Discrimination against scheduled castes, scheduled tribes, and Muslims is a deep seeded cultural problem that cannot easily be erased. However, a push for greater diversity amongst the teaching corps is one certain step that can be taken to enable a less discriminatory ethos in West Bengal’s primary schools. Teachers in West Bengal are too homogenously male and of the general caste. The consequence of which, is the complete lack of diversity amongst the teaching corps that has provoked this monopolistic tone of discrimination. West Bengal has “a general deficit of female teachers (female teachers constitute only 25%; figures for Kerala and Tamil Nadu are 70% and 66% respectively)”. (Rana, 3) A greater push for diversity amongst teachers can shore up those who are more sympathetic and tolerant of children from these societal groups. In a topic that will be delved further into later, this process has already shown desired results in schools specifically created for these very children. In the end, it is only a proper education that can overcome man’s baser instincts to discriminate against others who are in some way different. Dreze and Sen state best “the spread of education helps to overcome the traditional inequalities of caste, class and gender, just as the removal of these contributes to the spread of education.”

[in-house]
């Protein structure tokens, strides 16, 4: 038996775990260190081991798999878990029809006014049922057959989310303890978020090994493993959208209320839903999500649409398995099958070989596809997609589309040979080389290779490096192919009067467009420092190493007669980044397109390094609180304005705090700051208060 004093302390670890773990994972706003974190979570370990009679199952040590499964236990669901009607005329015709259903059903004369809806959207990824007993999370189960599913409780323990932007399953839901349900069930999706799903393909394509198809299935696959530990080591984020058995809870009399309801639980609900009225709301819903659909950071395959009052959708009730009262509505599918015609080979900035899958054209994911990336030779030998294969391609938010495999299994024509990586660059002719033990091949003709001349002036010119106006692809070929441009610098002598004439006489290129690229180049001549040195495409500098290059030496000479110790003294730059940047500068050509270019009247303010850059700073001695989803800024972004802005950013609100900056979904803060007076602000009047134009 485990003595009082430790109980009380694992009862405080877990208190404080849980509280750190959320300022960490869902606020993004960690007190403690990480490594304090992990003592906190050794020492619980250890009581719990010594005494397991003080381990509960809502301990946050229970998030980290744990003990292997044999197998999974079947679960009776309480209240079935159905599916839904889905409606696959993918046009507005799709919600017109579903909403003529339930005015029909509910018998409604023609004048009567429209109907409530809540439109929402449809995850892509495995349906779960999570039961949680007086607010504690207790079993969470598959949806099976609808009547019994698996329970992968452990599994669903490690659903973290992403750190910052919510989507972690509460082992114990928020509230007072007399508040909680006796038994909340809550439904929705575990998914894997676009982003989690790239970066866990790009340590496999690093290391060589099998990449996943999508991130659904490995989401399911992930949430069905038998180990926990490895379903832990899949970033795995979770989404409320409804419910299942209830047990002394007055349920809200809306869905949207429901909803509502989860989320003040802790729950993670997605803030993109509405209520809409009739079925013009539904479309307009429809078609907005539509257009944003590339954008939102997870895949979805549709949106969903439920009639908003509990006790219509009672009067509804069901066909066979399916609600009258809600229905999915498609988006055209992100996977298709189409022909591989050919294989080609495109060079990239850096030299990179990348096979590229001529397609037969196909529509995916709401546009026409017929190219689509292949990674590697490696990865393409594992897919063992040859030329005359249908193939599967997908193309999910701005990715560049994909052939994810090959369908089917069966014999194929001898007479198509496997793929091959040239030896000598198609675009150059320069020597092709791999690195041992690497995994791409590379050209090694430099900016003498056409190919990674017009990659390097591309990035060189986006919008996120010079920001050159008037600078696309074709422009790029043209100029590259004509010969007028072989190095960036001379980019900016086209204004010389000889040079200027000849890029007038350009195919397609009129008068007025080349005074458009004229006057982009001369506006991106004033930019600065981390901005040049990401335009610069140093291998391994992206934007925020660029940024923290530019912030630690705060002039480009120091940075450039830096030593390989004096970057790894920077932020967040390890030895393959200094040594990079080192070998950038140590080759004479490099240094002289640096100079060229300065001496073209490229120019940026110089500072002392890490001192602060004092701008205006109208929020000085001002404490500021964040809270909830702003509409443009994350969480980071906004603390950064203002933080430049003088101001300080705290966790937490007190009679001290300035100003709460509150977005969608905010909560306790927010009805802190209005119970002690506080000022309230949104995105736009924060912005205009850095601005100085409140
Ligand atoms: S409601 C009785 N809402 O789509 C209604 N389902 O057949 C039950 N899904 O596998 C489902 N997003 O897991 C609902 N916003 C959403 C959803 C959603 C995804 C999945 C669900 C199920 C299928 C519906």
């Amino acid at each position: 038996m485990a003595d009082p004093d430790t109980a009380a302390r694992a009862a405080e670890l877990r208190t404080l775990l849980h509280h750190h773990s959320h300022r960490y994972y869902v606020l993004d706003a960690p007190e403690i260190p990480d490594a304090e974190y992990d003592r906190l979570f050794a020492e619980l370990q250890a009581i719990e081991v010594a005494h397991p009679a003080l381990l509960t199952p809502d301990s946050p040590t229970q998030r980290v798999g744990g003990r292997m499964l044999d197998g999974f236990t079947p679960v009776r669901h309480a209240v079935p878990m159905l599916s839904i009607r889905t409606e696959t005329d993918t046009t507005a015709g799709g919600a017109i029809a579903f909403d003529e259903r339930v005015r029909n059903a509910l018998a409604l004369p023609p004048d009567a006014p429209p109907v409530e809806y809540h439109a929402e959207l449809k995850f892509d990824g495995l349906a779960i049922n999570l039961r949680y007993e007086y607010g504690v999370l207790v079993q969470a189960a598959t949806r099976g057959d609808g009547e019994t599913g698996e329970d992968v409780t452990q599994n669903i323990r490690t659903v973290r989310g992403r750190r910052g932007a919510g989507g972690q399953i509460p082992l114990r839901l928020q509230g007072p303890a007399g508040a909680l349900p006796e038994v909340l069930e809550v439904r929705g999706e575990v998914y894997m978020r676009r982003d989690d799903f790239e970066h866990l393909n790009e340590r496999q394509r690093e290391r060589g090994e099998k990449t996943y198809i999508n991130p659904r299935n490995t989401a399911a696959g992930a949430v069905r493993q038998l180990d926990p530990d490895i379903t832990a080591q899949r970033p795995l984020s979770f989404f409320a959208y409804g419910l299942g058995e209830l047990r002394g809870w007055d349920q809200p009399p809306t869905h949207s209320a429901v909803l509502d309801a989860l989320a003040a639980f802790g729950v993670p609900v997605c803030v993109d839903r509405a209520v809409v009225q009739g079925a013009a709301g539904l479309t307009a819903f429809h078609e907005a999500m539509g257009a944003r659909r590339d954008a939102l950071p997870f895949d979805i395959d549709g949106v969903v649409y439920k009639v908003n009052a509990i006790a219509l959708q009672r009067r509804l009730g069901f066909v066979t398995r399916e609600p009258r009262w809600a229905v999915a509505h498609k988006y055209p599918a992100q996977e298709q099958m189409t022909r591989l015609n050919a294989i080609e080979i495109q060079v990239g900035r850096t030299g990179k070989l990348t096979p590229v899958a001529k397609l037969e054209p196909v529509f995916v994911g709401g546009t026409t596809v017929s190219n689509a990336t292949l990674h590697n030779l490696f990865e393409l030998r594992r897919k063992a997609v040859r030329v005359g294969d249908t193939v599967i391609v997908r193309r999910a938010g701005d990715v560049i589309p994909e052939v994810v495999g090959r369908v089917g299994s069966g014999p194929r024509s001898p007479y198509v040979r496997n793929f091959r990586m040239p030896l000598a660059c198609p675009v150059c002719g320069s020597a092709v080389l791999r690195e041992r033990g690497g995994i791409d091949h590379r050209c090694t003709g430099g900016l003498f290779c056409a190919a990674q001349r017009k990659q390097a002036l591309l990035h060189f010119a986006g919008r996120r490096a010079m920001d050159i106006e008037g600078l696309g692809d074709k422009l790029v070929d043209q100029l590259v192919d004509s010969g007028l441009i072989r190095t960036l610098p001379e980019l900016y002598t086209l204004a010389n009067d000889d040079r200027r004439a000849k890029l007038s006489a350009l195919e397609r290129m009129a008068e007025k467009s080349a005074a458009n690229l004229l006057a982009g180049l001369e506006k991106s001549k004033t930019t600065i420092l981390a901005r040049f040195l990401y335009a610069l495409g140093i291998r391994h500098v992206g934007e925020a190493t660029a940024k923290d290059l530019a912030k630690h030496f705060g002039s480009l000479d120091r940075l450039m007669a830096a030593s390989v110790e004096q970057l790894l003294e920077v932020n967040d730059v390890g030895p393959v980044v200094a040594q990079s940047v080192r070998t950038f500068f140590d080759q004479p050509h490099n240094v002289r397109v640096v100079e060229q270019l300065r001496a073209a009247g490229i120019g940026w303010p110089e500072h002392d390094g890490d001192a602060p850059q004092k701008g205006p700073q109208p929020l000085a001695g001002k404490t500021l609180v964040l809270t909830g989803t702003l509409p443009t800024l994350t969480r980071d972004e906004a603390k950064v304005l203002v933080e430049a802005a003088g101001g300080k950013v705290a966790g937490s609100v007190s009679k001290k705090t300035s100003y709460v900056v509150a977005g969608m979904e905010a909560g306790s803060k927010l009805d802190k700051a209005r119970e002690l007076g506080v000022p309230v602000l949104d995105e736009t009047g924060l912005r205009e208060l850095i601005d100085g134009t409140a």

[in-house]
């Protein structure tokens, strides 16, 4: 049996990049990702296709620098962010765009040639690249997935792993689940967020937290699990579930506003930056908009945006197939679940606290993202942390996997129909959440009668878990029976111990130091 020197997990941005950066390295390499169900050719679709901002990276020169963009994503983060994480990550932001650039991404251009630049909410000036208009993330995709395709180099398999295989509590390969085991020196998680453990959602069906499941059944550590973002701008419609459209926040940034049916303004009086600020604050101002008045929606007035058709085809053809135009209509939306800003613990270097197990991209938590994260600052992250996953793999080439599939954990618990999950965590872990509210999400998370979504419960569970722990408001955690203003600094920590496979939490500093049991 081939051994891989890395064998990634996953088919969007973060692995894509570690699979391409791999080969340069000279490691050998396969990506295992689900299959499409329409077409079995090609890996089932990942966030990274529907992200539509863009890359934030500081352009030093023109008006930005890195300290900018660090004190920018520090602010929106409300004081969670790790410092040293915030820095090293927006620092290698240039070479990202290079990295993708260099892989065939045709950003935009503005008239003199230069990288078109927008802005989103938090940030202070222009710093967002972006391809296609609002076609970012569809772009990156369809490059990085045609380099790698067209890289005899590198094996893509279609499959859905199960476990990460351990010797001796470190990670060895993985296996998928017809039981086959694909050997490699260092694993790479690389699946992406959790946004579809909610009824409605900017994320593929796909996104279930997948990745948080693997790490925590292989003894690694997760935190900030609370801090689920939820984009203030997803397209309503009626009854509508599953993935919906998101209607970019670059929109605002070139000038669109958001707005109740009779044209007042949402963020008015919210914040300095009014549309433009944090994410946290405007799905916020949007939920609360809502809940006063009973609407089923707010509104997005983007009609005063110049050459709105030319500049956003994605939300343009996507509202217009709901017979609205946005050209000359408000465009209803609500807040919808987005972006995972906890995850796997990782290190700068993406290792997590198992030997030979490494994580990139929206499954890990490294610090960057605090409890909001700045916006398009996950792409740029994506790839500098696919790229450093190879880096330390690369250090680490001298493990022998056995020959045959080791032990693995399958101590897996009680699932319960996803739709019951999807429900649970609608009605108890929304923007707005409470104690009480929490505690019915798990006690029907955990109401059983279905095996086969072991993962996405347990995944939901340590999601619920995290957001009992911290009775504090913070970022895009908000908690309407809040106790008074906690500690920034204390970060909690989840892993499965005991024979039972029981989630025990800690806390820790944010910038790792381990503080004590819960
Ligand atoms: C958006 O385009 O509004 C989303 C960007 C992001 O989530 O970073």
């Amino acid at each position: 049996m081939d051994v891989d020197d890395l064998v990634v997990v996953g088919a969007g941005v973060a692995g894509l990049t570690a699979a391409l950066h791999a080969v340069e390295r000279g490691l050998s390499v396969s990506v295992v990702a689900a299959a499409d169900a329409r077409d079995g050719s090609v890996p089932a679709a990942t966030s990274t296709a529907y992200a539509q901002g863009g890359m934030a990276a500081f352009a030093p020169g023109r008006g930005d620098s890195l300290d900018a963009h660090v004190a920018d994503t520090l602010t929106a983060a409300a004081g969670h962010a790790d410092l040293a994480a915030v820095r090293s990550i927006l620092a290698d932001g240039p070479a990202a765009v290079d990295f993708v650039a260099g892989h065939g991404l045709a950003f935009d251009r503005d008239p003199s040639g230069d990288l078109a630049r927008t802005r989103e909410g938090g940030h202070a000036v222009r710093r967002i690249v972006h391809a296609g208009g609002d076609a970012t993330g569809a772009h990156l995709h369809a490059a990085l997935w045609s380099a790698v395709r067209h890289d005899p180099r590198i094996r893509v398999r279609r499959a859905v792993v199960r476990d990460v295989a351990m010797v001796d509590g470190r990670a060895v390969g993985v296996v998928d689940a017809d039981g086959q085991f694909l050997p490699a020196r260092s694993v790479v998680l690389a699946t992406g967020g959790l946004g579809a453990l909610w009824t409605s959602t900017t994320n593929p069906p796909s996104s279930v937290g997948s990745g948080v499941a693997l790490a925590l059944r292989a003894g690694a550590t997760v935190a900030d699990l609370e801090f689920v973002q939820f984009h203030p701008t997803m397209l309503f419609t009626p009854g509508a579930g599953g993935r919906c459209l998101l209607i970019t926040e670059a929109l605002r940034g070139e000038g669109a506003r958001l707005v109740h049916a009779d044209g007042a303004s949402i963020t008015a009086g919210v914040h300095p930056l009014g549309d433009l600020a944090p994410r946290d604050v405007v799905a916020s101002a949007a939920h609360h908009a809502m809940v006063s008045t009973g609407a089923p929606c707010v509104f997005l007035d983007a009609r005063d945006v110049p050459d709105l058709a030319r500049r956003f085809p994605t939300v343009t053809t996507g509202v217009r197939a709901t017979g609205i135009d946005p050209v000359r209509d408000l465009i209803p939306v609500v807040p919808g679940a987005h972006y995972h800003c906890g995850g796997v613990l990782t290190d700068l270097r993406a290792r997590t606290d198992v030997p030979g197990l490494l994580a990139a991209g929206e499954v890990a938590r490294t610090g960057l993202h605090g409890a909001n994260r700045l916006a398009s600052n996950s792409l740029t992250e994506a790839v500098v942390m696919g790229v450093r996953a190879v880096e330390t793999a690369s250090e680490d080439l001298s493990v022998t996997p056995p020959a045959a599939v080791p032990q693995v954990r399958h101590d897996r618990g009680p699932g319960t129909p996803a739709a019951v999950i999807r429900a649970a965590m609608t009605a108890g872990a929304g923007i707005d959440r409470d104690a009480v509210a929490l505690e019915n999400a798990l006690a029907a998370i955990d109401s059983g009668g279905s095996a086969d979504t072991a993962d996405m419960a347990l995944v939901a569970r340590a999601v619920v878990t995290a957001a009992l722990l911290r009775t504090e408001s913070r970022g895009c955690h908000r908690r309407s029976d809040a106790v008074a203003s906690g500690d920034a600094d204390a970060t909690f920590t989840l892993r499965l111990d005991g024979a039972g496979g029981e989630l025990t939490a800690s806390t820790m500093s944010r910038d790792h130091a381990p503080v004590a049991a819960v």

Primary education in West Bengal has seen some promising new developments, chief amongst them are the Sishu Siksha Karmasuchi (SSK) schools. SSKs were established in 1999 to bring children from areas of extreme impoverishment under the state run primary education system. (Rana et. al, 2) The success of the SSKs is primarily due to their ability to create institutions of competence and consistency for those of “extreme impoverishment”, synonymous with children from scheduled castes, scheduled tribes, and Muslim origin. SSKs have thus been responsible for the, “enrolment of children from poorer families, including those belonging to SC, ST and Muslim house-holds, has increased significantly during the last decade. (Jha, 2840) Teachers in SSKs are typically women from the same village as the children. The fact that these teachers are simply members of the same local community, “requires them to contact parents frequently and also to bring children to schools, and creates an in-built local accountability system which allows greater role for local community.” (Jha, 2840) These simple acts of accountability within the SSKs have created operational efficiency and regularity. For example, when a child misses class one day 95% of the time an explanation is directly sought from the parents versus just 55% in regular primary schools. (Rana et. al, 2) An additional symptom of the greater levels of accountability to the local community is lower incidences of teacher absenteeism in SSKs. The frequency of teacher absenteeism was “lower (14 per cent on the days of visits as against 20 per cent in primary schools).” (Jha, 2840) It is important to note that Bengali women are a deprived group in their society. Those women who become teachers in SSKs are empowered by their new responsibilities and salary. In stark contrast to the teachers of primary schools, they approach their pupils with a much greater degree of sympathy and affection since they too are subjects of arbitrary prejudice. (Rana et. al, 4) The direct correlation of such efforts has been the increased participation of poor and discriminated in SSKs.